Whether you’re training for your colour belt grading or a black belt grading, here are some practical tips to help you prepare your body and settle your mind:


Know exactly what’s required of you: the basics, your grading kata (and all katas prior to your grade), sparring and pattern drills that you’ve been learning in class, and the fundamental principles that govern your style of karate e.g., being ready all the time.

Practice little and often. Two hours a week is not enough to prepare your mind and body for a grading. Put in extra time on your own, or with a group of fellow students. It needn’t always be formal “sweating buckets” training, but simple forms and drills that you can do quickly.

Up your general fitness. HIIT is a great way to boost your anaerobic fitness, so get on with burpees, sprints, hill sprints, squats, split jumps, push-ups, sit ups. Set yourself a target and push yourself to achieve it.

Get your nutrition right. Eat healthy, light food on grading day, giving it time to settle before you walk onto the tatami. Make sure you eat enough carbohydrates (energy source) and fresh fruits and vegetables for a few days leading up to the grading.

Request personal feedback. Prior to the grading, ask your Sensei where you can improve in your karate. Take note of the recurring pointers and instructions you’ve received over the last few months in class and embody them, remembering that our Kimura Shukokai style is dynamic and follows a continuous improvement model.

Hydrate well. Hydration is probably one of the most crucial factors before, during, and after grading as it radically affects concentration and endurance. It is especially important to drink enough fluid in high-intensity exercise, both mental and physical.

Do what the Senseis ask. Observe and listen carefully to the instructions and put in your best effort to do exactly what is required of you. If the Sensei says “punch with downward ellipse” do that. If Sensei says “transfer weight from back foot to front foot” do that, even if last week you were asked to do it the other way around. Forget last week.

Practice Zanchin, the art of visualisation. Sit quietly where you won’t be disturbed and mentally go through your katas, your basics, and even your sparring drills. It’s a great way to settle your mind.


Miss classes coming up to the grading. These are vital training sessions for insights and tips which you can use to your advantage on grading day. Remember too that you’re always being assessed, not just when grading.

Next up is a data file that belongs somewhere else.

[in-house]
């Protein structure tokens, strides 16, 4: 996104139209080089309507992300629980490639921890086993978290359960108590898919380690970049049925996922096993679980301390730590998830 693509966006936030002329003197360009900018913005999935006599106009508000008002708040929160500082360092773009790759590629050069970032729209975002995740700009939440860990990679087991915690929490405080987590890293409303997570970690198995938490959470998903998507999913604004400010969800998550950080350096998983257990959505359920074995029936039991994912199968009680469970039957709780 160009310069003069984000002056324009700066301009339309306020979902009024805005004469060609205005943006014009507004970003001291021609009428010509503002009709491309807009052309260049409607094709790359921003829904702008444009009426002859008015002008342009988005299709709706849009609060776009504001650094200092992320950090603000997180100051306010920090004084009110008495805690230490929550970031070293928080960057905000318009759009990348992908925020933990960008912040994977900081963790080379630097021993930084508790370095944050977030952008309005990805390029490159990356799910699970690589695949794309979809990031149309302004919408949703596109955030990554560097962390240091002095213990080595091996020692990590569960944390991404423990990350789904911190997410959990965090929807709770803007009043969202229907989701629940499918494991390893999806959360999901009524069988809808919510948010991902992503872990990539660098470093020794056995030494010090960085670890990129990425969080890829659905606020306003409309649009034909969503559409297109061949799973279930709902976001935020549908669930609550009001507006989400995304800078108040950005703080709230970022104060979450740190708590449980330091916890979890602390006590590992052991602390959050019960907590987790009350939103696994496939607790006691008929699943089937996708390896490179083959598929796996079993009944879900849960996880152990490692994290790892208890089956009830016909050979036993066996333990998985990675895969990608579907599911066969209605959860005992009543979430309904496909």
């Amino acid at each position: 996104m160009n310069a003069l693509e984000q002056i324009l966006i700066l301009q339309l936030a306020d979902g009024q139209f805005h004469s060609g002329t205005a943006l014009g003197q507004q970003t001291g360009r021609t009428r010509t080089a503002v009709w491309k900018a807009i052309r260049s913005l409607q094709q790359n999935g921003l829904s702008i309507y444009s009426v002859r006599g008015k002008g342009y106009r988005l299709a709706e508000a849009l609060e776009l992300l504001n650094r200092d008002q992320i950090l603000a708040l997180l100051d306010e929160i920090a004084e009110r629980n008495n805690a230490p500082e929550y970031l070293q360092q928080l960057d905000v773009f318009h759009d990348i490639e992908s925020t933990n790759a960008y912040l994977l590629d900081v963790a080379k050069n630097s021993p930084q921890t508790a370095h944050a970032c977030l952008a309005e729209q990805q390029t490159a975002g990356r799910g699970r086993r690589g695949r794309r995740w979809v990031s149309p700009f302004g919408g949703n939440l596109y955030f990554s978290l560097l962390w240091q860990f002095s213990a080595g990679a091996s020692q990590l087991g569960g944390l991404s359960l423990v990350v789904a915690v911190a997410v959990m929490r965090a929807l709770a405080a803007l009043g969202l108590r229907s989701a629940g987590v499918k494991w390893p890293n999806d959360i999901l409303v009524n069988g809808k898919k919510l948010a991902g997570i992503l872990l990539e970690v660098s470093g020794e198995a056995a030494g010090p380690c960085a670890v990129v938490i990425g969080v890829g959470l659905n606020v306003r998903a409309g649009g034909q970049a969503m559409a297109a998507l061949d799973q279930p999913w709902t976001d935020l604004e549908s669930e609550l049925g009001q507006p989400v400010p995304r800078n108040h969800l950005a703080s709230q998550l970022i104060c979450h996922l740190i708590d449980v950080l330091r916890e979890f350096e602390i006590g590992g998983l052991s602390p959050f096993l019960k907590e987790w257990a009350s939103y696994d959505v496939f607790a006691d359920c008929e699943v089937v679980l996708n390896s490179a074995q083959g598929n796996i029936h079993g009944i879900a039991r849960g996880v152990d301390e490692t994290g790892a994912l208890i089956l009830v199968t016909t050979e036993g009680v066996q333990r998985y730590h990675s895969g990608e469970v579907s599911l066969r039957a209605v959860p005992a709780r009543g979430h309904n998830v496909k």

Ignore your previous grading scorecards. Revisit them and make sure you’re incorporating your challenge areas into your regular training. Your grading Senseis may be using this scorecard to review your progress on grading day.

Be too shy to film yourself. This is an excellent technique for preparing for your grading. Look at it, critique it, film it again, look at it some more. It’s a great way to sort out those issues you never knew were there. Or rather, you’ve been told were there but never understood what they meant.

Train hard the day before. Don’t tire the body. You’ve done everything you can, now it’s time to rest. Let the body relax, eat good food, and go to bed early, so that you can be fresh and full of energy on the big day.

Arrive late and flustered. Pack your bag the day before and make sure your gi is clean and ironed, badges are sewn on properly, and your safety equipment is in good working order. Have your affiliation book and grading fee ready. Show up early with neat hair, short nails, and clean teeth. You will feel more polished, and your fellow karateka will thank you for it.

Forget to drink. Dehydration decreases concentration levels which leads to clumsiness and mistakes; reduces endurance capacity; increases fatigue and headaches; and delays recovery. Caffeine, energy drinks, and carbonated drinks should be avoided before, during, and after a grading.

Stay stuck in a technique that feels good and worked for you previously, when the Sensei is asking for something different. An important part of the grading is to test your mental flexibility and aptitude for instruction.

Stress. Overcoming nerves, pushing past physical and mental barriers, and developing a winning attitude, are all part of the grading and useful training for life. Keep an open mind, relax and enjoy the process.

A grading is a test of your skills. Preparing for one takes time and patience. View the challenge as an opportunity rather than an obstacle, remembering that if you have been invited to attend the grading, you have the ability to succeed. Go in with confidence and have fun!